It’s difficult to deny that our climate is changing. For the remainder of this century, climate experts expect most of us to experience a warmer environment with more intense weather events.

How will these changes impact our cool-season grass pastures and hayfields?

That’s a question Rebecca McCulley set out to answer in 2009. The University of Kentucky agroecologist initiated a five-year field study to examine how forage production, quality, and fescue toxicity might be impacted by rising temperatures, higher rainfall, or both at the same time. She discussed her study’s results at the American Forage and Grassland Council’s Annual Conference last week in Winston-Salem, N.C.

McCulley established small field plots just north of Lexington, Ky. For the heated plots, overhead heat lamps were used to raise the temperature by 3°C (5.4°F) above the existing outdoor temperature, which is the predicted temperature change through the second half of the century. Additional water (about 30% more) was added to the plots on days when normal rainfall occurred to mimic the higher intensity of rainfall events predicted in the future.

The plots were seeded to toxic and novel endophyte tall fescue, Kentucky bluegrass, and red and white clover. Once established, some bermudagrass sprigs were introduced. The experiment ran continuously for five years (2009 to 2013). The plots were managed as a three-cut hay operation might be.

Initially, heat dramatically reduced forage production, but that trend reversed during the first fall. In most years, heat in the spring was beneficial for stimulating forage growth. Over the entire five-year period, additional heat boosted forage production by 19%.

As the plots aged, clover composition declined and the cool-season grasses began to dominate; however, their growth was reduced more after spring, especially in the heated plots.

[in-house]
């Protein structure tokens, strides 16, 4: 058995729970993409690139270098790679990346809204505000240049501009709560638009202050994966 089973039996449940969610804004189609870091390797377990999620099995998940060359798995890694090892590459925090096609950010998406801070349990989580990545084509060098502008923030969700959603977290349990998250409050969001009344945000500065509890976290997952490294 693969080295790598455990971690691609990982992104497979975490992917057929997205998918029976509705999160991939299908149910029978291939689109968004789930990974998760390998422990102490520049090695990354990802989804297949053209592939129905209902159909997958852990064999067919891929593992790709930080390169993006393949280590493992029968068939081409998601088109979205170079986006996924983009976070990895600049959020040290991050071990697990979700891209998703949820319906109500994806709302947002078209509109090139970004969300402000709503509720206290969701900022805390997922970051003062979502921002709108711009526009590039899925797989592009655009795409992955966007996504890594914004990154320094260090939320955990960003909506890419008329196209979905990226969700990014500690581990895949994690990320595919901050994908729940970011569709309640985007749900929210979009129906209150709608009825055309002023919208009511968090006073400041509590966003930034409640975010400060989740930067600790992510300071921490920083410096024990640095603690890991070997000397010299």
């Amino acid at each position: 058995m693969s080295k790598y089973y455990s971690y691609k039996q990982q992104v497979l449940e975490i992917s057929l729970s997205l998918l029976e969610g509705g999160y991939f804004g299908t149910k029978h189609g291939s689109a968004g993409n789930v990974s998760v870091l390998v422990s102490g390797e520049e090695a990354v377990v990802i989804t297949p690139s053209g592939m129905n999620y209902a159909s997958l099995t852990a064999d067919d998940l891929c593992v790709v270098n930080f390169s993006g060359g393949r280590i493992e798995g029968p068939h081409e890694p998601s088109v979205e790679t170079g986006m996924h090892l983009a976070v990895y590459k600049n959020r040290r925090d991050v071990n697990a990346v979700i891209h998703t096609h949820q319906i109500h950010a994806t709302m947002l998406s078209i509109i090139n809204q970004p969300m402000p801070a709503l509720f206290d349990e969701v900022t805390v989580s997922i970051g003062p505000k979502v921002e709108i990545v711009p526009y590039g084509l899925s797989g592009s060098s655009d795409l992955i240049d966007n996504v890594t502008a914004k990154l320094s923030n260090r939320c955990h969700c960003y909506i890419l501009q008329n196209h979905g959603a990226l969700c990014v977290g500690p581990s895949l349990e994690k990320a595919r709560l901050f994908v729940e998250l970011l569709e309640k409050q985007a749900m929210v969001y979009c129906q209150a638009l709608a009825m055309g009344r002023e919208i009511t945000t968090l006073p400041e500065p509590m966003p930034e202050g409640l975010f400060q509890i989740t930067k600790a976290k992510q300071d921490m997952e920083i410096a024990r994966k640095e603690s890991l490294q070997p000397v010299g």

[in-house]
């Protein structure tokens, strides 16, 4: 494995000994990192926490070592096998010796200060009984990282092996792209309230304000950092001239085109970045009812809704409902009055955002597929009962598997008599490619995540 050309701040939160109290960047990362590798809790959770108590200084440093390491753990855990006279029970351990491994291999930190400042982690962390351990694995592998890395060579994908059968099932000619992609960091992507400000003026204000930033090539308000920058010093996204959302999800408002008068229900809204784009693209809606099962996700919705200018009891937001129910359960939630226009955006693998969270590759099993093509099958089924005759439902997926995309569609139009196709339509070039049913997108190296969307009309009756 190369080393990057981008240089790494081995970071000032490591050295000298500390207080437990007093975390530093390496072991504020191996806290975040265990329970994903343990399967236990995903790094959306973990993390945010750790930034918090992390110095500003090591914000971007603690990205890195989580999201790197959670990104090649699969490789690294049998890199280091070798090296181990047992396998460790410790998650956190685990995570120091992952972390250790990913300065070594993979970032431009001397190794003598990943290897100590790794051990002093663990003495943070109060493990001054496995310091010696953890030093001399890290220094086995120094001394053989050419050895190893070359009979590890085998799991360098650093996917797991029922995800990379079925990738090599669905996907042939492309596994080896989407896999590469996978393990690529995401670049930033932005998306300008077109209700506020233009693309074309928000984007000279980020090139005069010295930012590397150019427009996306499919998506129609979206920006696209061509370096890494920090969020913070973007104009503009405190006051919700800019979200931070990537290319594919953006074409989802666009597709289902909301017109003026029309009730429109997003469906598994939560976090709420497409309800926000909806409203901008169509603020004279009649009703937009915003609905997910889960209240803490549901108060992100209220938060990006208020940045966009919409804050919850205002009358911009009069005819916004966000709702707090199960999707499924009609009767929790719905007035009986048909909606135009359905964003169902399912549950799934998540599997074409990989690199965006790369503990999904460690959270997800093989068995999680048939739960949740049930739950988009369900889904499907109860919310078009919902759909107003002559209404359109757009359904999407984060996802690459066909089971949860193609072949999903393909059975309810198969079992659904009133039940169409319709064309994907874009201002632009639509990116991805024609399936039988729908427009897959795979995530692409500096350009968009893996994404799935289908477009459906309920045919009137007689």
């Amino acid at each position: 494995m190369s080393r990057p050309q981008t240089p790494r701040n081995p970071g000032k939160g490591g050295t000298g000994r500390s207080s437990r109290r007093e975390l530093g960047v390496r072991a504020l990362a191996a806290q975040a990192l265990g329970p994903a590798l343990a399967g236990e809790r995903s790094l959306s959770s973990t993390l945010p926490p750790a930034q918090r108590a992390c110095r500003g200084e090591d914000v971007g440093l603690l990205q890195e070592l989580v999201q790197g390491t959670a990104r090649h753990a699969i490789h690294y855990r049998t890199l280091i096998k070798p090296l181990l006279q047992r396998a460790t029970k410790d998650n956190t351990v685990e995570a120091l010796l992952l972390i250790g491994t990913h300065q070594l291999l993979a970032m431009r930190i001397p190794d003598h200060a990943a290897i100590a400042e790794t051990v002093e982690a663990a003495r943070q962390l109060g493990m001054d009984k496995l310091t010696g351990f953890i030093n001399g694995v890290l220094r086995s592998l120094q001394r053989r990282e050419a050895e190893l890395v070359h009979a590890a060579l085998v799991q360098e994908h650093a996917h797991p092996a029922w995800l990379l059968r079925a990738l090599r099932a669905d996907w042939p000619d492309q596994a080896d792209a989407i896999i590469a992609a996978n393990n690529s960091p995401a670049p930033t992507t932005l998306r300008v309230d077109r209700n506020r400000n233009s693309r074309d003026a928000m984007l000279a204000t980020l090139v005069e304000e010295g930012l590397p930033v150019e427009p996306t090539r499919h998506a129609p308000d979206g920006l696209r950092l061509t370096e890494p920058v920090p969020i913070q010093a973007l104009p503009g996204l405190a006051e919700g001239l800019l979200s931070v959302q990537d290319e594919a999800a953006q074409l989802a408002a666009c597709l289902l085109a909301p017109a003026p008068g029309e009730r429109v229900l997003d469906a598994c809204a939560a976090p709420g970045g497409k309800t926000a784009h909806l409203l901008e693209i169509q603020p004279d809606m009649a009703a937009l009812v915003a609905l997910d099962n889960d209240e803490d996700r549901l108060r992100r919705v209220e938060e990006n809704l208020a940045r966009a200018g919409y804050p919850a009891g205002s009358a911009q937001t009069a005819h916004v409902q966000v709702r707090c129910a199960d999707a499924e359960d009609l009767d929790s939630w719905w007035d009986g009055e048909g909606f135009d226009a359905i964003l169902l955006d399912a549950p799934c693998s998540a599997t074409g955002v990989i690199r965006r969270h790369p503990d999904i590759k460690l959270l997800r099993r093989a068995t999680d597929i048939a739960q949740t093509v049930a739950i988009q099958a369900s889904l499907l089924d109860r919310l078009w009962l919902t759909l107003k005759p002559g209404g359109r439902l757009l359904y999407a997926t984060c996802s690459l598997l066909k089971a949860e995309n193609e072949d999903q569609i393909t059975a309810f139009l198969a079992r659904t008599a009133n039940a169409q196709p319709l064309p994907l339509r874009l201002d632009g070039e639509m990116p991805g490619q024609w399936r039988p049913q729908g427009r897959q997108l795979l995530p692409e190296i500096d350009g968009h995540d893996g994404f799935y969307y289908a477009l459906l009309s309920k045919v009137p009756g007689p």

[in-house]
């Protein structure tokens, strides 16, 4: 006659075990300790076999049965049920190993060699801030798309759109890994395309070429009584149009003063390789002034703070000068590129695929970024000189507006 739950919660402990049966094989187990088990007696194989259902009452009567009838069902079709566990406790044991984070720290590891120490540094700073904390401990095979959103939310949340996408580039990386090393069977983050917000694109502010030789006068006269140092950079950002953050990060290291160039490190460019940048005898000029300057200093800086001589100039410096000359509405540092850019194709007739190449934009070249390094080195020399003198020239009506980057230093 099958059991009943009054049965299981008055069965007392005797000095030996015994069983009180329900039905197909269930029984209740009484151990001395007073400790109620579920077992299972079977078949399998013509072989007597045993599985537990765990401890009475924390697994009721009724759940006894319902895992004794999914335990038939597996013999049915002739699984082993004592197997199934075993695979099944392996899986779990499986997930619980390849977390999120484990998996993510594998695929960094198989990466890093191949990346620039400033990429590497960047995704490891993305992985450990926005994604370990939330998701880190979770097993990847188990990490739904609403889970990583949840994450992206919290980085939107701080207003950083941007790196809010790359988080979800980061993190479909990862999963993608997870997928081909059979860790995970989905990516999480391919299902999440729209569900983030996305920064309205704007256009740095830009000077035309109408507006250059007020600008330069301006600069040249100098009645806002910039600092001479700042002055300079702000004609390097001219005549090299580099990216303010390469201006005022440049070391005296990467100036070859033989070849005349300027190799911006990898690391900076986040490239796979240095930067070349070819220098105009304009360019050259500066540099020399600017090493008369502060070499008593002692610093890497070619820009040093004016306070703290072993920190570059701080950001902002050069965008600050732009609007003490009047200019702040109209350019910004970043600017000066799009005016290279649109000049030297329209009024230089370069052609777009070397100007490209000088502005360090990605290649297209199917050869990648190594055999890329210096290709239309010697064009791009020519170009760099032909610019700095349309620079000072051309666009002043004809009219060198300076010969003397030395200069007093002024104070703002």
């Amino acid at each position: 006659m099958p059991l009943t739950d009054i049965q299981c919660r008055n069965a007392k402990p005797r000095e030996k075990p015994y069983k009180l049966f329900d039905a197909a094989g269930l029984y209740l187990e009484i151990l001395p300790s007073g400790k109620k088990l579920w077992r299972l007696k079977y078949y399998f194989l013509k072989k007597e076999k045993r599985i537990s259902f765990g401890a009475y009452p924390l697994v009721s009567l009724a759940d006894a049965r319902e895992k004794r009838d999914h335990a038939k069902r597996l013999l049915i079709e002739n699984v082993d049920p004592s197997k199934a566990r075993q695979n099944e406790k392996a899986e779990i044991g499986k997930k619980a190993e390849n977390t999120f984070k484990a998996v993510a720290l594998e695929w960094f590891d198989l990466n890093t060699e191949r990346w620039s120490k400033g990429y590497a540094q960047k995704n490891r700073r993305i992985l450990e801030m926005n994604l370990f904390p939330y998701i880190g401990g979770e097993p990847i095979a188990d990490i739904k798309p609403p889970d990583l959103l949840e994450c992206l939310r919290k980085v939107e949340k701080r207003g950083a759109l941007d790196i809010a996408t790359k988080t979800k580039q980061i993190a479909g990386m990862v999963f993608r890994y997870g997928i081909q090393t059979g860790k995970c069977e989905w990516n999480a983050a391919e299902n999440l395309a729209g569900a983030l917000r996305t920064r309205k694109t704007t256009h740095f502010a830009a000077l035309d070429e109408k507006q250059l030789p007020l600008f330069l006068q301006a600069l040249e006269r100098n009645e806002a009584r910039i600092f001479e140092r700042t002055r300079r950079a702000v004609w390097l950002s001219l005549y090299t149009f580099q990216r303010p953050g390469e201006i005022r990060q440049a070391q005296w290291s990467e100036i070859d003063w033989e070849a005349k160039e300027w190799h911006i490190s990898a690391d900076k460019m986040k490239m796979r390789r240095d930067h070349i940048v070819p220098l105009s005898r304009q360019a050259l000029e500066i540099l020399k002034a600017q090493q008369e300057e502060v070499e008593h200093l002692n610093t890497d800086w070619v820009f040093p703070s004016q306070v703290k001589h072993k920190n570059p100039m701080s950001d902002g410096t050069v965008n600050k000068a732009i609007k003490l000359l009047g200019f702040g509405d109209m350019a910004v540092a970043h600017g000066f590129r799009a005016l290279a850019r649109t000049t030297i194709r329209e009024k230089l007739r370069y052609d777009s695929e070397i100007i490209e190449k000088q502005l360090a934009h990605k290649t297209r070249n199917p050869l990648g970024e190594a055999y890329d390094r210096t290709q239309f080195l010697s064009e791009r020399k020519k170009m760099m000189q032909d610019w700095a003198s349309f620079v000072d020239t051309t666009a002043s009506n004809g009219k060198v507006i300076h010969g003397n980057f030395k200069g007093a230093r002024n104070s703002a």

Rebecca McCulley

“The reason for the reduced cool-season grass growth in the heated plots is because warm-season species such as crabgrass (not seeded) and bermudagrass were more prominent,” McCulley said. “These warm-season species were largely responsible for the overall improvement in forage production under the warmer conditions.”

Fescue more toxic

McCulley wanted to measure the impact of climate change on the toxicity level of infected tall fescue. Included in the experiment were both toxic endophyte-infected and novel endophyte varieties. Fescue tillers were sampled every year to test for toxicity level.

Tall fescue was more stressed and less abundant in the heated plots, especially the novel endophyte varieties. Fescue toxicity became more intense over time with warmer temperatures as ergot alkaloid levels rose in the common fescue variety.

McCulley summarized by saying that our current cool-season pastures should be quite resilient to the forecasted changes in our climate. She expects pastures in Kentucky to have more warm-season grasses in the future with overall higher total-season forage yields. However, ergot alkaloid toxicity will intensify for cattle grazing stands of Kentucky 31 tall fescue.